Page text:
This weekend, Peru is celebrating 191 years as an indepent country. There will be parties and parades in every neighborhood of every city, and people will travel around the country to celebrate, the way only Latin Americans know how to celebrate. Restaurants all over the country expect millions of diners, eager to indulge in their favorite Peruvian dishes, and Peruvians living abroad will probably get together and make big, loud, music-filled banquets, with lots of Pisco Sours included, of course. It is for them that I want to share the recipe for our cherished mazamorra morada today, because what better way to celebrate Peru’s birthday, than with the most typical of our desserts?
If you’re reading this and you’re not Peruvian, and especially if you’re not a Spanish speaker, I know the name of this pudding sounds a bit complicated; even intimidating. But if you try it, you will find out that the actual dessert is much simpler than its name. It is made with the same water used for chicha morada (minus the sugar and lime juice), with the addition of dried fruits, sweet potato starch, and sugar. I love 2-in-1 recipes like this. You make a refreshing chicha morada one day, and the next you can use it to make a wonderful dessert!
Years ago, eating a mazamorra morada was a bit of a chore, because the dried fruit used always had seeds, and one had to keep discarding them with every bite. Nowadays, however, the fruit comes seeded… much better for everyone! I like to experiment and change things every now and then, so sometimes I add dried cranberries, cherries, and blueberries to this homey dessert, instead of the usual prunes and guindas. Peruvian food purists would never forgive this sin, but I think it’s a great combination. Instead of pineapple, you can also add chopped peaches, for example -they are in season in a lot of countries-. Another thing that I do different is eating it cold from the fridge, as opposed to most Peruvians, who like to eat it warm, especially during cold winter evenings, and love to mix it with arroz con leche, a dessert that they call sol y sombra (“sun and shade”).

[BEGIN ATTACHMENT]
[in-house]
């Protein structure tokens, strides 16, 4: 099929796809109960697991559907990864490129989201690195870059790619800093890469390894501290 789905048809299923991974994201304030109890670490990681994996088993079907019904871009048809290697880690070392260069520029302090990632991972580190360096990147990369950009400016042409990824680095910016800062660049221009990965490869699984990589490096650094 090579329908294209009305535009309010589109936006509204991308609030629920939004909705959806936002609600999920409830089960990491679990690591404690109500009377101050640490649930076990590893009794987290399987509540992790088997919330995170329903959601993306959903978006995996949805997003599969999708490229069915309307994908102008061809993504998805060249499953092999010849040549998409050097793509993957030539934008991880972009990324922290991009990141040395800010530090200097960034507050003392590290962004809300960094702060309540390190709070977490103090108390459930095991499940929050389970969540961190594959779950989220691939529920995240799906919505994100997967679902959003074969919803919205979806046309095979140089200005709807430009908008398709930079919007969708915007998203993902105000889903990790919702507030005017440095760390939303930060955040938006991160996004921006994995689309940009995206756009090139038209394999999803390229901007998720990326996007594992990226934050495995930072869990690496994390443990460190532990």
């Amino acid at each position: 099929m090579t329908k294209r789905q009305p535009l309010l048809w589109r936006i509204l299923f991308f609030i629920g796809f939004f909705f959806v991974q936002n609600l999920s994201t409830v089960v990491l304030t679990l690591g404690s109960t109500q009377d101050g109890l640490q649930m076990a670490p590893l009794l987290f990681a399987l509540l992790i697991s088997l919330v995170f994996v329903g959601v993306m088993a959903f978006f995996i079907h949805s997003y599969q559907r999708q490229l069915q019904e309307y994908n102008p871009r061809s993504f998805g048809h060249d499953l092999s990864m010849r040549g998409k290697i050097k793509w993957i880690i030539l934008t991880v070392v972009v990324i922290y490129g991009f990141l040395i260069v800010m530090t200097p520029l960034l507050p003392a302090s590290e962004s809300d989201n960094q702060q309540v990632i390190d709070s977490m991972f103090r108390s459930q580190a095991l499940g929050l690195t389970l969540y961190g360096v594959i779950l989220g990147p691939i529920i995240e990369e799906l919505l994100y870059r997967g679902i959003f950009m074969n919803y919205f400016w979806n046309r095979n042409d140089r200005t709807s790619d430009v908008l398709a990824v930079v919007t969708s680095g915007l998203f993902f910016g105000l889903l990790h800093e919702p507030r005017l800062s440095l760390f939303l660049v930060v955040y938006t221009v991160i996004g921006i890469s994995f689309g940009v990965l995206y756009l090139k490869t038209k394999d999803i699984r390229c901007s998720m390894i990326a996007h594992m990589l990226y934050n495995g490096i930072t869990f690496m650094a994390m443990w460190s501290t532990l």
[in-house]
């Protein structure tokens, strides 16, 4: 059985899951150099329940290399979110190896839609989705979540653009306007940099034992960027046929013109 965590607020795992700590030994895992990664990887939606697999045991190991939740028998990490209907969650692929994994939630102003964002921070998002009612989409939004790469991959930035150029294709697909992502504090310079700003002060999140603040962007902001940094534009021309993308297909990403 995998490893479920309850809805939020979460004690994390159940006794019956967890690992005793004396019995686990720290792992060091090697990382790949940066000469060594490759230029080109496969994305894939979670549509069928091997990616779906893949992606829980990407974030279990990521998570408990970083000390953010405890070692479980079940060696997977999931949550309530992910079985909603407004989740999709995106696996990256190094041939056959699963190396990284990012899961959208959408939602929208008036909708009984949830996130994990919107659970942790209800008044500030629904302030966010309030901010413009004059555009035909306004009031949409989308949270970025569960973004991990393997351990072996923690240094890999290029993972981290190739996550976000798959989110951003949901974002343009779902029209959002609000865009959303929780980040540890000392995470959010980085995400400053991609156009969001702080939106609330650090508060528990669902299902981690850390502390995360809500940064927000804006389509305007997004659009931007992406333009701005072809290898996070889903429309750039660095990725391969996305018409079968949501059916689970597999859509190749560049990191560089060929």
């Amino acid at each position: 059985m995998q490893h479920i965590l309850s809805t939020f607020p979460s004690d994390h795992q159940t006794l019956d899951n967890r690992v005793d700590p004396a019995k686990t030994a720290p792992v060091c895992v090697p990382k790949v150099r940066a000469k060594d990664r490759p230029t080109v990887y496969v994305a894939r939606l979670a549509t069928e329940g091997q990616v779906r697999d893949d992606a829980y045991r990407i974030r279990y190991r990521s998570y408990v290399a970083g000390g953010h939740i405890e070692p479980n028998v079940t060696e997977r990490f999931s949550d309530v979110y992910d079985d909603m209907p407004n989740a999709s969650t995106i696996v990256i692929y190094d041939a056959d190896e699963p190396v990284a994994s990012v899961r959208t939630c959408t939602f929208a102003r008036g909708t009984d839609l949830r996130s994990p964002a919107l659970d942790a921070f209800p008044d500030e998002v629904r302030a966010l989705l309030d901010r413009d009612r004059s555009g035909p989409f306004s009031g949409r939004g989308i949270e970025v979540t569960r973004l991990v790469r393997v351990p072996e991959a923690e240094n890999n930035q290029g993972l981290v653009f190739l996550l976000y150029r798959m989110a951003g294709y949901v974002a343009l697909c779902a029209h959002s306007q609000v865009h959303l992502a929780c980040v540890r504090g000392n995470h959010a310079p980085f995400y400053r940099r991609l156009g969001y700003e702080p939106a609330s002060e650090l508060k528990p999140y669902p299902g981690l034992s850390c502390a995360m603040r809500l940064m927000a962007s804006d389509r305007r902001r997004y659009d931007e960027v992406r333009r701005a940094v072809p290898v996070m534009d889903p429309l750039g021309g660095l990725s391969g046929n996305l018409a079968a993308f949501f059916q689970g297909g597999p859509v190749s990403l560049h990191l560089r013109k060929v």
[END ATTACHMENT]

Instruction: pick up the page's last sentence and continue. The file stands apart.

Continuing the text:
However you decide to make it and eat it, have a blast this weekend, and join us in the celebration. Happy birthday Peru!
* Tip: If you can’t find sweet potato starch, what we call harina de camote, substitute with potato starch, snow white in color and very silky to the touch . This is not the same as potato flour, so don´t be confused. Corn starch does not work either.
- 3 pounds ears maíz morado (purple corn)
- 3 cloves
- 3 cinnamon sticks
- 1 pineapple, peeled and chopped
- 1 Granny Smiths apple, peeled and cored
- 1 quince, peeled, cored and chopped
- 9 cups water
- ½ cup prunes
- ½ cup dried apricots
- ½ cup sweet potato starch (or potato starch)
- 1 ½ cups sugar
- 1 lime
- Ground cinnamon
- Break the dried corn in several pieces.
- Put in a heavy saucepan along with the cloves, cinnamon sticks, pineapple peels, apple and quince peels and cores, and water. Bring to a boil over high heat, and cook for 15 minutes. Turn the heat to medium and cook partially covered for 1 hour and 30 minutes, or until reduced to 6 cups.
- Strain, reserving the liquid. Discard the solids.
- In the same saucepan put the liquid, 2 cups chopped pineapple, chopped apple, prunes, apricots, and sugar. Bring to a boil, turn the heat to medium and cook for 20 minutes to soften the fruits.
- In a bowl, dissolve the potato starch in a little purple corn liquid or water, and add to the saucepan, stirring constantly. Cook for 5 more minutes.
- Turn off the heat, and add the lime juice.
- Serve in ramekins or glasses, sprinkled with ground cinnamon